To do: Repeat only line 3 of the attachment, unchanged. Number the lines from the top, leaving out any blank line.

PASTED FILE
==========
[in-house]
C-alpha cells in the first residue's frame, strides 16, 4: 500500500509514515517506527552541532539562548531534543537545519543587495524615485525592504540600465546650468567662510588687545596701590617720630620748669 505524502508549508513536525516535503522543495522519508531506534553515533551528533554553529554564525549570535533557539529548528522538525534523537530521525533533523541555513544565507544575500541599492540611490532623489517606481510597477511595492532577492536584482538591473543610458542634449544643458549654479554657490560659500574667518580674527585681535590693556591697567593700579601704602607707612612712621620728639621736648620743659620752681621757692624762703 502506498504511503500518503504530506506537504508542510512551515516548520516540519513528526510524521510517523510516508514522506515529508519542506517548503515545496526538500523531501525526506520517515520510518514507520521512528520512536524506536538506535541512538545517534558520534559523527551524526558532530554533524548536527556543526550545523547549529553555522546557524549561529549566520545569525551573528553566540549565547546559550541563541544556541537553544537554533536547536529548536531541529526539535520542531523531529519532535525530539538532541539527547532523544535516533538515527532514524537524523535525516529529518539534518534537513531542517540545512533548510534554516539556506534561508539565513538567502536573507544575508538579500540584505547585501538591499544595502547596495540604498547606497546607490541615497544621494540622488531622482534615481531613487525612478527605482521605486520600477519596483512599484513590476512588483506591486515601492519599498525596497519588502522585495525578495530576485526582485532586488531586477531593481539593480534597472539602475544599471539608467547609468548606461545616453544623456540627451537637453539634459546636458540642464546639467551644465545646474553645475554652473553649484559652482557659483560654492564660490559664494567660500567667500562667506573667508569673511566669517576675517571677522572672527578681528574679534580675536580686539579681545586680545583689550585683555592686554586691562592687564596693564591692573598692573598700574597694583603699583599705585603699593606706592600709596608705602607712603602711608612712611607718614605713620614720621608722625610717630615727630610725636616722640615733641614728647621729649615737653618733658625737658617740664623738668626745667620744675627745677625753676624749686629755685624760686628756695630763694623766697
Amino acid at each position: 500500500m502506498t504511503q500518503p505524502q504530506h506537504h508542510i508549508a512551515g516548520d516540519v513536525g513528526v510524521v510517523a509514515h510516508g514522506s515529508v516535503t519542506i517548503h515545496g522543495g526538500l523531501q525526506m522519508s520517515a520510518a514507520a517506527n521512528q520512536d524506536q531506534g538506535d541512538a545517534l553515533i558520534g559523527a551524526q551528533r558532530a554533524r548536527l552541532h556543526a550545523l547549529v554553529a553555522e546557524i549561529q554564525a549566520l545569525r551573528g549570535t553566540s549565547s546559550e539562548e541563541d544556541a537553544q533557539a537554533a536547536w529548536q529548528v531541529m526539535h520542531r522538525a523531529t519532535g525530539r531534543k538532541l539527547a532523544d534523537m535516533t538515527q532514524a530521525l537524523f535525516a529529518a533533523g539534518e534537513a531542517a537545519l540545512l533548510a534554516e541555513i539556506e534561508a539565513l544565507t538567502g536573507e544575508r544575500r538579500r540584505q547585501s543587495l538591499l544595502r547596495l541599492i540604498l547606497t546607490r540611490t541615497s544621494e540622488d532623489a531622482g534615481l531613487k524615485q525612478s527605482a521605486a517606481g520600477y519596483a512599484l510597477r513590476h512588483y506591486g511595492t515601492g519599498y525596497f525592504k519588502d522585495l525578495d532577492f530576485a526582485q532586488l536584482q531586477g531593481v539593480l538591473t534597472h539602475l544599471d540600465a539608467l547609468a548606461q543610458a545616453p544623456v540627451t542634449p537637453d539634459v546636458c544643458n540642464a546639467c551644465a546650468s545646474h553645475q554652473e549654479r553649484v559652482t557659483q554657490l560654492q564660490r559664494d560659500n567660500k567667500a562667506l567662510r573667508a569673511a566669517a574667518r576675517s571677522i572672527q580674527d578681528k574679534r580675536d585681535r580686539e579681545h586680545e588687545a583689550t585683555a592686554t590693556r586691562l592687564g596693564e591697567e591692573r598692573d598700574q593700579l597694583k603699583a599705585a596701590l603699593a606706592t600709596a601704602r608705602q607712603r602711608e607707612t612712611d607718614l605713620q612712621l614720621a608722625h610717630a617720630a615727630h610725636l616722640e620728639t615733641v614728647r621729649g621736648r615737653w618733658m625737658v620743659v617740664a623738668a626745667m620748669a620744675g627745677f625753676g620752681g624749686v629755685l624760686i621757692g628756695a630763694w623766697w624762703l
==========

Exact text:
Amino acid at each position: 500500500m502506498t504511503q500518503p505524502q504530506h506537504h508542510i508549508a512551515g516548520d516540519v513536525g513528526v510524521v510517523a509514515h510516508g514522506s515529508v516535503t519542506i517548503h515545496g522543495g526538500l523531501q525526506m522519508s520517515a520510518a514507520a517506527n521512528q520512536d524506536q531506534g538506535d541512538a545517534l553515533i558520534g559523527a551524526q551528533r558532530a554533524r548536527l552541532h556543526a550545523l547549529v554553529a553555522e546557524i549561529q554564525a549566520l545569525r551573528g549570535t553566540s549565547s546559550e539562548e541563541d544556541a537553544q533557539a537554533a536547536w529548536q529548528v531541529m526539535h520542531r522538525a523531529t519532535g525530539r531534543k538532541l539527547a532523544d534523537m535516533t538515527q532514524a530521525l537524523f535525516a529529518a533533523g539534518e534537513a531542517a537545519l540545512l533548510a534554516e541555513i539556506e534561508a539565513l544565507t538567502g536573507e544575508r544575500r538579500r540584505q547585501s543587495l538591499l544595502r547596495l541599492i540604498l547606497t546607490r540611490t541615497s544621494e540622488d532623489a531622482g534615481l531613487k524615485q525612478s527605482a521605486a517606481g520600477y519596483a512599484l510597477r513590476h512588483y506591486g511595492t515601492g519599498y525596497f525592504k519588502d522585495l525578495d532577492f530576485a526582485q532586488l536584482q531586477g531593481v539593480l538591473t534597472h539602475l544599471d540600465a539608467l547609468a548606461q543610458a545616453p544623456v540627451t542634449p537637453d539634459v546636458c544643458n540642464a546639467c551644465a546650468s545646474h553645475q554652473e549654479r553649484v559652482t557659483q554657490l560654492q564660490r559664494d560659500n567660500k567667500a562667506l567662510r573667508a569673511a566669517a574667518r576675517s571677522i572672527q580674527d578681528k574679534r580675536d585681535r580686539e579681545h586680545e588687545a583689550t585683555a592686554t590693556r586691562l592687564g596693564e591697567e591692573r598692573d598700574q593700579l597694583k603699583a599705585a596701590l603699593a606706592t600709596a601704602r608705602q607712603r602711608e607707612t612712611d607718614l605713620q612712621l614720621a608722625h610717630a617720630a615727630h610725636l616722640e620728639t615733641v614728647r621729649g621736648r615737653w618733658m625737658v620743659v617740664a623738668a626745667m620748669a620744675g627745677f625753676g620752681g624749686v629755685l624760686i621757692g628756695a630763694w623766697w624762703l